Corrections Policy | Lead Stories

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Why, how and when we update articles:

Lead Stories aims to get correct information out as soon as possible after we detect a piece of trending content that contains a falsehood. This means that sometimes we will publish an initial version of a story as soon as we have enought facts and evidence needed to prove something is not real, with updates to follow later.

In some other cases reality catches up with us: that celebrity death hoax where we concluded the person was still alive might need an update when they actually die a few years later. Science may make new discoveries, so at some time in the future there *really* may be a proper study that actually confirms something which hasn't been "scientifically proven" yet today.

Unfortunately sometimes we also make mistakes (although we try our best to avoid them and we have editors who are supposed to catch them before publication). A source might provide incorrect info to us, contradicting information from a more reliable source may appear, someone might make a mistake in their math or logic, something may get formulated incorrectly (by omitting a word or phrase or by messing up the order...), there could be a copy-paste error, a quote could be misheard...

And sometimes we just make typos or mess up grammar.

Updates

Additional facts can be added to a story after the initial publication which provide additional support or evidence for the conclusion but which don't change it. In such cases there will be a note at the bottom the article in the "Updates" section, along with the date/time when the updates were made. An updated article will get a notification that reads "STORY UPDATED: check for updates below" below the headline.

In cases where the fact check was correct at the time of publication but where "reality caught up" and made the conclusion incorrect we will update the story in the same way when we become aware of the new information (think articles about death hoaxes where the person actually dies a few years later or stories that pointed out there was no scientific evidence for something at the time of publication but where science has since made a new discovery).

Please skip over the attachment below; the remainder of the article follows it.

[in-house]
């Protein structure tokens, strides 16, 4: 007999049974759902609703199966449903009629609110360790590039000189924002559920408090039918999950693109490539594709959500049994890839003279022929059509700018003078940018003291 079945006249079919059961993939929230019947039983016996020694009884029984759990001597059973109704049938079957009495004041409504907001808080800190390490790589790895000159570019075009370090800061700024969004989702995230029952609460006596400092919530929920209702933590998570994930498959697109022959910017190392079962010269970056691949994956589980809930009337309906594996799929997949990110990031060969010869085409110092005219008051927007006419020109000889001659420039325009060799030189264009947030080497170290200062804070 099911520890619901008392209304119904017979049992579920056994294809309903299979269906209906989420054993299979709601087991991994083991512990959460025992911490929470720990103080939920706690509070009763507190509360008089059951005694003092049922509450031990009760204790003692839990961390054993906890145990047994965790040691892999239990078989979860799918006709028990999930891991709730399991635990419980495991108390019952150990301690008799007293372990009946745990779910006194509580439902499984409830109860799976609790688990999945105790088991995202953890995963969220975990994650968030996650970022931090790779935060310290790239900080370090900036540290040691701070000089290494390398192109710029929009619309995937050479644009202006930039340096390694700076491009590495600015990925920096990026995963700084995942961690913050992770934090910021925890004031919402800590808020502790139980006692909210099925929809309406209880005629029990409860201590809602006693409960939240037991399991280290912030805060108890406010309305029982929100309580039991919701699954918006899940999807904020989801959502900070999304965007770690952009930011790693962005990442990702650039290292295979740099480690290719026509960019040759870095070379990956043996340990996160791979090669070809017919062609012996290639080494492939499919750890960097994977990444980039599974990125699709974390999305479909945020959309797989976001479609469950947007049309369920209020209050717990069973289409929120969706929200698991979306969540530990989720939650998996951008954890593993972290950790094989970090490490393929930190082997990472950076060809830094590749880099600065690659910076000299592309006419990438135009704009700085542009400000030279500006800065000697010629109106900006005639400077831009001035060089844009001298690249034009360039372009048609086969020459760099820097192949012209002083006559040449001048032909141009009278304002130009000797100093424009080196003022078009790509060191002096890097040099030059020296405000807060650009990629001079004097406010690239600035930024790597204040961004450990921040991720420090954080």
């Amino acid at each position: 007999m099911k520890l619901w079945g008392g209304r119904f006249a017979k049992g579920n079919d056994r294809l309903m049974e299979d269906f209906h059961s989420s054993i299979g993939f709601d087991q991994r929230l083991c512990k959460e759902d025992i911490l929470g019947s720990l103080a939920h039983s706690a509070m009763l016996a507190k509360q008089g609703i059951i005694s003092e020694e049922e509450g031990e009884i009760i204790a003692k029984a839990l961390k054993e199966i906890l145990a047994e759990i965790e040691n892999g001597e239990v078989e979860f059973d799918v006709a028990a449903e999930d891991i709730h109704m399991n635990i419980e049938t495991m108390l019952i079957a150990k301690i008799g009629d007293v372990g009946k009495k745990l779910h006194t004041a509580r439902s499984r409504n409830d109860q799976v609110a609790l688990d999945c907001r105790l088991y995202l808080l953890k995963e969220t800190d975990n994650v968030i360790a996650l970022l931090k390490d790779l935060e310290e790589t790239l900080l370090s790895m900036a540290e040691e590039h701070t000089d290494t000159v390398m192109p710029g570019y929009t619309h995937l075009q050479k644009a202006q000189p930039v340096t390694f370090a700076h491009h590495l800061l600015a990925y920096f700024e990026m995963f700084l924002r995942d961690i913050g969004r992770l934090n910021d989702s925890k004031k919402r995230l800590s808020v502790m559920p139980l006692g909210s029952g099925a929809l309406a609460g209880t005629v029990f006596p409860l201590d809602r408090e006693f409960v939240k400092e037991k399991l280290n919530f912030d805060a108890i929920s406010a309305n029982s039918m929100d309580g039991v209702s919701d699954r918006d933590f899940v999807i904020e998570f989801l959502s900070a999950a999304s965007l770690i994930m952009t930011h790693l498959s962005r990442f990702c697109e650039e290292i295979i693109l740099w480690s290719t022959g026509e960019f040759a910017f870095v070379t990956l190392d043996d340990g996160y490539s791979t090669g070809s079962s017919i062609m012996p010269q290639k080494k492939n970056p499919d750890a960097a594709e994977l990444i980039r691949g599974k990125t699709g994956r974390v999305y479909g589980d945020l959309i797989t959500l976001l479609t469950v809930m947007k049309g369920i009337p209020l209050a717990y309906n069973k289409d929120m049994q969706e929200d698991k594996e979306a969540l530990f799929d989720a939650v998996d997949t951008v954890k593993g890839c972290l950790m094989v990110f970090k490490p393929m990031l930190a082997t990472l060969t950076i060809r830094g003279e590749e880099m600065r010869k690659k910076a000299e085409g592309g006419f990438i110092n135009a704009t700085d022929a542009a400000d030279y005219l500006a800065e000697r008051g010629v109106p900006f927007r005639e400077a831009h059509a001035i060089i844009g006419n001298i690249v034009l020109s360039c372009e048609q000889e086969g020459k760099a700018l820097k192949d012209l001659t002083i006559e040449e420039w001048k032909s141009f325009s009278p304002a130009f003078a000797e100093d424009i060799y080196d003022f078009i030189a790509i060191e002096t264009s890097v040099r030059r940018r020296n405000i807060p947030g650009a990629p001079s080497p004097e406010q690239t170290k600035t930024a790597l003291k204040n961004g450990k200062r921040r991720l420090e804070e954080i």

Corrections

Articles that are corrected for any of the reasons listed below reasons will be listed on our "Corrections" page.

  • If it turns out we had wrong or incomplete information in a part of a story and the correct information was available at the time of publication (we will also make a note in the updates section after fixing the mistake).
  • If the addition of new information or a review of the existing information warrants changing the conclusion of a fact check we will also alter the title of the story (and possibly the main image caption) because the conclusion of each fact check is part of the headline and the reason for the conclusion is usually in the caption (as you can read on our "How We Work" page).
  • If spelling, style, grammar, transcription, math, logic or copy-paste mistakes affect the conclusion of a story (they also warrant a note in the updates section after fixing).

Note: some of the older stories on the "Corrections" page are actually just updates that wouldn't be included anymore under the current version of this policy.

Silent changes

We can and do silently correct grammar, spelling and style in articles post-publication as long as it doesn't change the information or conclusion. We feel that fixing a random typo doesn't really merit explicit notification (unless for example it is in a name important to the story and it might lead to confusion about who or what we are talking about exactly).

Headline & Caption changes on social media

Stories where the headline or caption changes will also be entered into Twitter's Card Validator and Facebook's Sharing Debugger tools after the update, which will update the headline and caption of the story everywhere the link has been shared on Twitter and Facebook, making sure that even people who only see the story on those platforms get to see the updated version..

About us

International Fact-Checking Organization Meta Third-Party Fact Checker

Lead Stories is a U.S. based fact checking website that is always looking for the latest false, misleading, deceptive or inaccurate stories, videos or images going viral on the internet.
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